3. 3. In March, 2000, the Albany Supreme Court, in Van Epps v. County of Albany, 184 Misc.2d 159(2000) held that the defendants were not entitled to the discovery of parental and sibling academic records The Van Epps Court found that the defendants were not entitled to discovery of parental and sibling academic records or information because defendants had failed to demonstrate a need for the disclosure of the non-party academic records sufficient to outweigh the need for protection of the non-parties’ privacy. The court expressed hesitancy to compel production of such information because to do so would open the door to more questioning rather than narrow and focus the scope of the litigation. The court held that if the requested disclosure was allowed, the defendants would merely embark on a highly intrusive, and yet, never-ending foray into the realm of speculation that offers no hope of achieving a resolution of any causality issues. This is a particularly good case because it lists out the dueling cases on the issue First vs. Second Department with the Third Department, at least at this juncture, declining to expand discovery to include non-parties. This helped lead the way for the Court of Appeal, in May, 2000, to jump into the fray in Andon v. 302-304 Mott Street Associates, 94 NY2d 740(2000) While the issue was about compelling a mother to take an IQ test and not about the discovery of academic records, the analysis of the Court of Appeals in rendering the decision not to compel such an examination, is relevant. The Court of Appeals delineated specific criteria in how it went about coming to its decision: 1) Whether the information sought was speculative in nature; 2) Whether it would delay proceedings by turning the fact-finding process Into a series of mini-trials about what may have contributed to the findings sought to be introduced at trial; and 3) Whether, upon consideration of the “crucial” search for truth, the relief sought would create undue delay occasioned by battling experts. The Court of Appeals also took into consideration the burden imposed and the personal nature of the information sought.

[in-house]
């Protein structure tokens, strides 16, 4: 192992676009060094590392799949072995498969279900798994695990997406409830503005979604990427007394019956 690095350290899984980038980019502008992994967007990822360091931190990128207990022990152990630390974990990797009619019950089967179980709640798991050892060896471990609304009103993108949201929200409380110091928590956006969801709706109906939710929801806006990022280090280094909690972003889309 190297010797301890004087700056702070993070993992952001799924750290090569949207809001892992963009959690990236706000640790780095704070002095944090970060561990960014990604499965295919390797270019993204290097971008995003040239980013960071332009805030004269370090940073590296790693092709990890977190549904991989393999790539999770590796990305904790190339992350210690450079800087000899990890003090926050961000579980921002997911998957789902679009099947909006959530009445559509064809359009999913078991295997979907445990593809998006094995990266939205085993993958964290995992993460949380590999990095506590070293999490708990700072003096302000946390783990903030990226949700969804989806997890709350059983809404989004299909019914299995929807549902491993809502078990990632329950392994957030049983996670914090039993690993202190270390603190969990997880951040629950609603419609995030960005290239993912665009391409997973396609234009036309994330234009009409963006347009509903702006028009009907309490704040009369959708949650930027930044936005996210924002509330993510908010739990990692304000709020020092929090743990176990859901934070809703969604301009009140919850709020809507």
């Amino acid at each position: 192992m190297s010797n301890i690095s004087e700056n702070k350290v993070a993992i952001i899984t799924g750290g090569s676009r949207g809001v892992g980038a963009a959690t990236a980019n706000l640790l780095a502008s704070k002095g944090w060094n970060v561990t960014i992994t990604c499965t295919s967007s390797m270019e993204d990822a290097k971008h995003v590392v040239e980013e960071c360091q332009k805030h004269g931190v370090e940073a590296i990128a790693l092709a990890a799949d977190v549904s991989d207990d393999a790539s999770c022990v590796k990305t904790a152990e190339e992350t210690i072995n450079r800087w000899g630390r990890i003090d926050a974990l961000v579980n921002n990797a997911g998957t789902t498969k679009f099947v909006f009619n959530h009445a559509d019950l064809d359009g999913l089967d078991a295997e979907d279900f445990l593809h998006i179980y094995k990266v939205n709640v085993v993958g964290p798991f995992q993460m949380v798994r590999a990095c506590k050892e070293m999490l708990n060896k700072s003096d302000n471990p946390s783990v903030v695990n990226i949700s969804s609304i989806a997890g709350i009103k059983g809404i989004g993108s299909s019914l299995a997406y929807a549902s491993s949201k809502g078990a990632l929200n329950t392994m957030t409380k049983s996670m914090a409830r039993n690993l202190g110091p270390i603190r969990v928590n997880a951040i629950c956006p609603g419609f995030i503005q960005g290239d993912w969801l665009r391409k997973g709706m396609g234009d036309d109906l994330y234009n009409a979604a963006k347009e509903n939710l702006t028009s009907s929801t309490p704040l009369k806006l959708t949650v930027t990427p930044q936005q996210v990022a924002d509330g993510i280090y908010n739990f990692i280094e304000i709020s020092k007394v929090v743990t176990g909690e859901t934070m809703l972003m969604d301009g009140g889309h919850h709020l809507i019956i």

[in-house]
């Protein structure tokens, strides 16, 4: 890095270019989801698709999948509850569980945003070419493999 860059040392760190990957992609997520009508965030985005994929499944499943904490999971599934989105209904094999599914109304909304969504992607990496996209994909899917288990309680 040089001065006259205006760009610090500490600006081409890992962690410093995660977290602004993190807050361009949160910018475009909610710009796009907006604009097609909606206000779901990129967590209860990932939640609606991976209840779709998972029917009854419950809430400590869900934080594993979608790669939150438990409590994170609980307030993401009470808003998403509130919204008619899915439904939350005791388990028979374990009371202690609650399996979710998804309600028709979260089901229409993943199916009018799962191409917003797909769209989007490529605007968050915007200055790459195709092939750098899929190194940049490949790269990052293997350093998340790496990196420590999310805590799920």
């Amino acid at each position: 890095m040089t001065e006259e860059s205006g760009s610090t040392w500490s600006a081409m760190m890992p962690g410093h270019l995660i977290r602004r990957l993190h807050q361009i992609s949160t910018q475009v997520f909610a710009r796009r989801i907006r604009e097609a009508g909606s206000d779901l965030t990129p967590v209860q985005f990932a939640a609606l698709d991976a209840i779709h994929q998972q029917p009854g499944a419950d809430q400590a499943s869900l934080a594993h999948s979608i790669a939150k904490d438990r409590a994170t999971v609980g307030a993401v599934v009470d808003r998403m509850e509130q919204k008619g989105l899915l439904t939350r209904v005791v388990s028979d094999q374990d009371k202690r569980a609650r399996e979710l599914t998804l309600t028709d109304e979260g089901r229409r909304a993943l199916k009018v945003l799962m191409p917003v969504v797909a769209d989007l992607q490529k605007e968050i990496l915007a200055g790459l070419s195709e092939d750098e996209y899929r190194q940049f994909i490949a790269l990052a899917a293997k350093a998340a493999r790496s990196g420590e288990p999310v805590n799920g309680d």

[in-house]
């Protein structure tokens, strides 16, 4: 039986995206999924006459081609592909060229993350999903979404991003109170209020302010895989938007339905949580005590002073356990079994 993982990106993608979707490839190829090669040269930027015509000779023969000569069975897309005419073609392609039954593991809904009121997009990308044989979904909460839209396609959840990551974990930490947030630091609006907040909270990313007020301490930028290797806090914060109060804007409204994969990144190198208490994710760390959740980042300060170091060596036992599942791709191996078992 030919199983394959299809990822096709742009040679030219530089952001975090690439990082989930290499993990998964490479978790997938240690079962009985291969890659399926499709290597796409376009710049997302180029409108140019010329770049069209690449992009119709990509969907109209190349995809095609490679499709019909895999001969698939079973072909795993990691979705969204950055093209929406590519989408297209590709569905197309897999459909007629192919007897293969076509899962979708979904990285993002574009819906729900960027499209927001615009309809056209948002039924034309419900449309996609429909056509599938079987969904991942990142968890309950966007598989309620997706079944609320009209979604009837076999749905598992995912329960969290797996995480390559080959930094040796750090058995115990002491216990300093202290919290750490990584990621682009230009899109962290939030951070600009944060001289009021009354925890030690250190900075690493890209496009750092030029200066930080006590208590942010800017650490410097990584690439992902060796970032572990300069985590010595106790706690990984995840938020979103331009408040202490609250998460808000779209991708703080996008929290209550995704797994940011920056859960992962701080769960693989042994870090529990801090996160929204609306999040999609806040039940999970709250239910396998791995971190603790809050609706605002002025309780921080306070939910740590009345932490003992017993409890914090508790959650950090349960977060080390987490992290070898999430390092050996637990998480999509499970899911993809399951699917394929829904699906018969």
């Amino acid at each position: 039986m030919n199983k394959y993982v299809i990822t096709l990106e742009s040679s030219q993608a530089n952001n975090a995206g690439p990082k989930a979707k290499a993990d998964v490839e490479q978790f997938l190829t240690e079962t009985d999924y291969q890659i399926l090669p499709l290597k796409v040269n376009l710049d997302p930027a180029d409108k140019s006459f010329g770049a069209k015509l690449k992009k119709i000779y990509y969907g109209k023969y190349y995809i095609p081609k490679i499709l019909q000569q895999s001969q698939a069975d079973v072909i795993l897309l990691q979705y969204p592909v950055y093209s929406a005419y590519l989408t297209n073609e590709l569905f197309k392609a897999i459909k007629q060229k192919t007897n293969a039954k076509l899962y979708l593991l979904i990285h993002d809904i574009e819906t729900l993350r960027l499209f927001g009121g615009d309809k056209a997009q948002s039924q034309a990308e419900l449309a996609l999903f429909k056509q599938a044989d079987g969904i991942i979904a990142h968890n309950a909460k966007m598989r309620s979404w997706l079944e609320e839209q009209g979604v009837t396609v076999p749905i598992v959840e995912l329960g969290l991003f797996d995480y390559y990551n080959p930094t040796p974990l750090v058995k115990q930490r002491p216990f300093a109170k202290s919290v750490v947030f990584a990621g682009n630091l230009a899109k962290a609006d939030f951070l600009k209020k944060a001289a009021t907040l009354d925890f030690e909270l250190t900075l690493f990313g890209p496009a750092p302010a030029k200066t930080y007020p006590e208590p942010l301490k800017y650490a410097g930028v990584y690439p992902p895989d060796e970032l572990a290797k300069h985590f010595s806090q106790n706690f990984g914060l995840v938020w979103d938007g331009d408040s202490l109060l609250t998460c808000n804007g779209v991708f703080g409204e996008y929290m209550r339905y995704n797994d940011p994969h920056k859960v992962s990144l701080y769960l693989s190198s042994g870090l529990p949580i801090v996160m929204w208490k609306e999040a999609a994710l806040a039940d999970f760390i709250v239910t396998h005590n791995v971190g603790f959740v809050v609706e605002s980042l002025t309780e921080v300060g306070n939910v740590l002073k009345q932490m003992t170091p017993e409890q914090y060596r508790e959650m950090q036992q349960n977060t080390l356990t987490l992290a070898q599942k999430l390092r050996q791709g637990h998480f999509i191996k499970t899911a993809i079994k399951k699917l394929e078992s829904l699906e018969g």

4. 4. This brings us to Ward v. County of Oneida, 19 AD3d 1108, 4 th Dep’t (2005). In that case, the Fourth Department held that the parents’ educational records were deemed to be “of a confidential and private nature,” citing to the Family Educational Rights and Privacy Act of 1974. The defendants were held to have not made a factual showing that the requested records were relevant and material to the injuries sustained by plaintiff. But wait, as on the heels of Ward, we are faced with Adams v. Rizzo, NY Slip Op. 52135(U) (2006) Bottom line on this one, after all is said and done, defendants submitted an expert affidavit that was sufficient to show that the request for the supplemental deposition of the mother, compelling her to answer questions about siblings that she had been ordered not to answer, must be answered. There is also a long, long analysis of FERPA. There are recent decisions regarding discovery of sibling records, such as Scott v. Carson. 2010 NY Slip Op 50931, which granted the production of the records after defendants produced an affidavit of an expert, along with a “plethora” of cited scientific literature. The Court balanced both Ward and Andon in coming to its decision. It is important to note tha the court may have come to a very different decision but for the fact here were other records that indicated there were other medical issues of concern. In Ryan v. Simma, a 2011 Rensselaer case, records were permitted to be produced, but subject to in camera inspection first. The bottom line on these types of motions are that they continue to be decided on a case-by-case basis.